You know what I see when I look at Odor from a fantasy perspective? I see a guy who looks an awful lot like a left-handed Ian Kinsler. Apparently, the Rangers see that too, as they recently moved him to the top of the lineup. Odor had a great April, posting top-five 2B value while batting mostly in the bottom third. I can’t wait to see what he can do as a leadoff hitter. This might be his last month in Tier Three, but he’s staying here until The Kinslerization Process is complete.
The fact that Forsythe isn’t universally owned blows my mind. The 29-year-old is slashing .337/.418/.593 as a leadoff hitter, with four homers and three steals. I feel like I’ve been pushing the Logan Forsythe Hype Train as hard as one reasonably can, but seriously, how is that guy still available in 30% of Yahoo leagues?
Dozier is in a serious funk, hitting just .184/.273/.327. While the 28-year-old does have a reputation as a streaky hitter, what concerns me is that he had a poor second half last year (read this piece by Brandon Warne for more on that). Dozier still hasn’t shaken off the slump that hit him last July, and when you’ve basically sucked for four straight months, it’s hard not to wonder what the career arc looks like from here. Just look at his slash line by month and tell me you’re not worried:
- July ’15 – .206/.282/.433
- August ’15 – .216/.275/.387
- September ’15 – .197/.270/.295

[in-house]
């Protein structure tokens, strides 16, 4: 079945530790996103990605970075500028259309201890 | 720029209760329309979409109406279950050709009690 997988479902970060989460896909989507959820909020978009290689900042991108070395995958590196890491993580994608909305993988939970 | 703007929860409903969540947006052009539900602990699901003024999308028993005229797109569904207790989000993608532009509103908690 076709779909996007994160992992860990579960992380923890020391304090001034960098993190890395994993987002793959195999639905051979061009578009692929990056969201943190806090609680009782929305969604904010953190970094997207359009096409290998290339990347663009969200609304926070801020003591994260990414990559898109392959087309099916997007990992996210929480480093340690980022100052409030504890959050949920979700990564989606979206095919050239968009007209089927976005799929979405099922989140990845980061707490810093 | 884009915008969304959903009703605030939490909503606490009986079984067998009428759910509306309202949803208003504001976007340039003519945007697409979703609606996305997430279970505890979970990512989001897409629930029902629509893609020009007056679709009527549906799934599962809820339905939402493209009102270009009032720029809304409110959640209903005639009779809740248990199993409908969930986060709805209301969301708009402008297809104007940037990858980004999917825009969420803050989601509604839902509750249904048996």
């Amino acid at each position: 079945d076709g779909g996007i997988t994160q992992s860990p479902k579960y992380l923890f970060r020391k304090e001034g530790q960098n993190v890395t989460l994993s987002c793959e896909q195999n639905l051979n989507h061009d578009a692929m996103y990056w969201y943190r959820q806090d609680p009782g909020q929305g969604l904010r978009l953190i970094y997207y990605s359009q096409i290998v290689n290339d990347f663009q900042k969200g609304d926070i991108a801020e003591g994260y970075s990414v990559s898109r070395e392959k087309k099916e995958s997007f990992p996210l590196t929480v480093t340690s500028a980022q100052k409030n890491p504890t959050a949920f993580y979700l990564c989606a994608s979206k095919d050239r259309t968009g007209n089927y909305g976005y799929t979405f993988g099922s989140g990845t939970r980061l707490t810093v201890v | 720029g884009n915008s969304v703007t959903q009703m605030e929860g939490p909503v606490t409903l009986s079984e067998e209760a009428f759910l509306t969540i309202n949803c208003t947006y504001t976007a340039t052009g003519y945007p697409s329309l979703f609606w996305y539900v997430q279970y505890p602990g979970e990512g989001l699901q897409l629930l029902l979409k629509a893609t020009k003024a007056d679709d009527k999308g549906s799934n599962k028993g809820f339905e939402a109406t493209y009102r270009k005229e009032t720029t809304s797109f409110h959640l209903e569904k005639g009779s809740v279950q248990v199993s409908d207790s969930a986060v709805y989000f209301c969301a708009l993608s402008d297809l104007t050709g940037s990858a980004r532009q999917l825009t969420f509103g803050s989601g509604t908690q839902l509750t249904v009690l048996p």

- April ’16 – .191/.276/.340
Here’s where things get mediocre in a big hurry. I suppose Castro and Lawrie are both semi-interesting, and Russell would be if he wasn’t stuck in the bottom third of the lineup. I love Holt’s utility-knife qualities in fantasy, but he’s not a guy I’d be particularly thrilled with as my everyday 2B.
I expect some negative feedback based on how low I have Rendon ranked, but keep in mind that I never totally bought into him in the first place. He hasn’t homered since September 14, and his SB on Friday was his first successful attempt since August 22. He’s hitting .240/.305/.292 — with one measly RBI in the entire month — and the worst part is that I’m not surprised at all.
As I discussed last August, the 25-year-old’s most consistent skill is injuring his lower body. I revisited the topic last week, coming to the determination that Rendon has yet to do anything to lessen my concern about the possibility of a very early decline. I actually considered ranking him lower than I did. Maybe I’m still alone on the “Anthony Rendon is a significantly overrated fantasy commodity” bandwagon, but I suspect some of you are starting to agree with me. We’ll see.